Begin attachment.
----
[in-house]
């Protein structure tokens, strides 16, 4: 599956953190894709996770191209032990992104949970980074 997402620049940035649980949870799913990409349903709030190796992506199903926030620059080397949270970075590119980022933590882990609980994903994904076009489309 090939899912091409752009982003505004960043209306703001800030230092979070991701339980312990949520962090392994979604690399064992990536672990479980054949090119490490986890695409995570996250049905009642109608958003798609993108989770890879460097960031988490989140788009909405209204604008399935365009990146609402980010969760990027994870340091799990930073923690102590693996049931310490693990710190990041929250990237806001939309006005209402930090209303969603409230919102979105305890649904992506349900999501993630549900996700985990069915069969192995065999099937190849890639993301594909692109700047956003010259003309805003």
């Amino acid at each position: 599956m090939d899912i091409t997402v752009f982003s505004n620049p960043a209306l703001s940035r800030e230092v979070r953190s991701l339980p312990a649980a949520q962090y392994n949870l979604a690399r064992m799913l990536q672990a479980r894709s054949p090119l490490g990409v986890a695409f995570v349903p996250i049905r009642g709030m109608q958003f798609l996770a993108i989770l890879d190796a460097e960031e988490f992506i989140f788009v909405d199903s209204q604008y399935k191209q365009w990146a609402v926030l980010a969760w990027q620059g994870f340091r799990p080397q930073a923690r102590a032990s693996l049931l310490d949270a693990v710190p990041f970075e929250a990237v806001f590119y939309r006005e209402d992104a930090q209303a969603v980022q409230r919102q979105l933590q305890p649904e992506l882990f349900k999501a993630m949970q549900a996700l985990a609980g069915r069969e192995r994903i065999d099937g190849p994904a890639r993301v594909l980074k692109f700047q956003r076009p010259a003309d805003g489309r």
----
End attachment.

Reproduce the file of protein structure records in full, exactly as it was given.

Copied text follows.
[in-house]
């Protein structure tokens, strides 16, 4: 599956953190894709996770191209032990992104949970980074 997402620049940035649980949870799913990409349903709030190796992506199903926030620059080397949270970075590119980022933590882990609980994903994904076009489309 090939899912091409752009982003505004960043209306703001800030230092979070991701339980312990949520962090392994979604690399064992990536672990479980054949090119490490986890695409995570996250049905009642109608958003798609993108989770890879460097960031988490989140788009909405209204604008399935365009990146609402980010969760990027994870340091799990930073923690102590693996049931310490693990710190990041929250990237806001939309006005209402930090209303969603409230919102979105305890649904992506349900999501993630549900996700985990069915069969192995065999099937190849890639993301594909692109700047956003010259003309805003």
């Amino acid at each position: 599956m090939d899912i091409t997402v752009f982003s505004n620049p960043a209306l703001s940035r800030e230092v979070r953190s991701l339980p312990a649980a949520q962090y392994n949870l979604a690399r064992m799913l990536q672990a479980r894709s054949p090119l490490g990409v986890a695409f995570v349903p996250i049905r009642g709030m109608q958003f798609l996770a993108i989770l890879d190796a460097e960031e988490f992506i989140f788009v909405d199903s209204q604008y399935k191209q365009w990146a609402v926030l980010a969760w990027q620059g994870f340091r799990p080397q930073a923690r102590a032990s693996l049931l310490d949270a693990v710190p990041f970075e929250a990237v806001f590119y939309r006005e209402d992104a930090q209303a969603v980022q409230r919102q979105l933590q305890p649904e992506l882990f349900k999501a993630m949970q549900a996700l985990a609980g069915r069969e192995r994903i065999d099937g190849p994904a890639r993301v594909l980074k692109f700047q956003r076009p010259a003309d805003g489309r």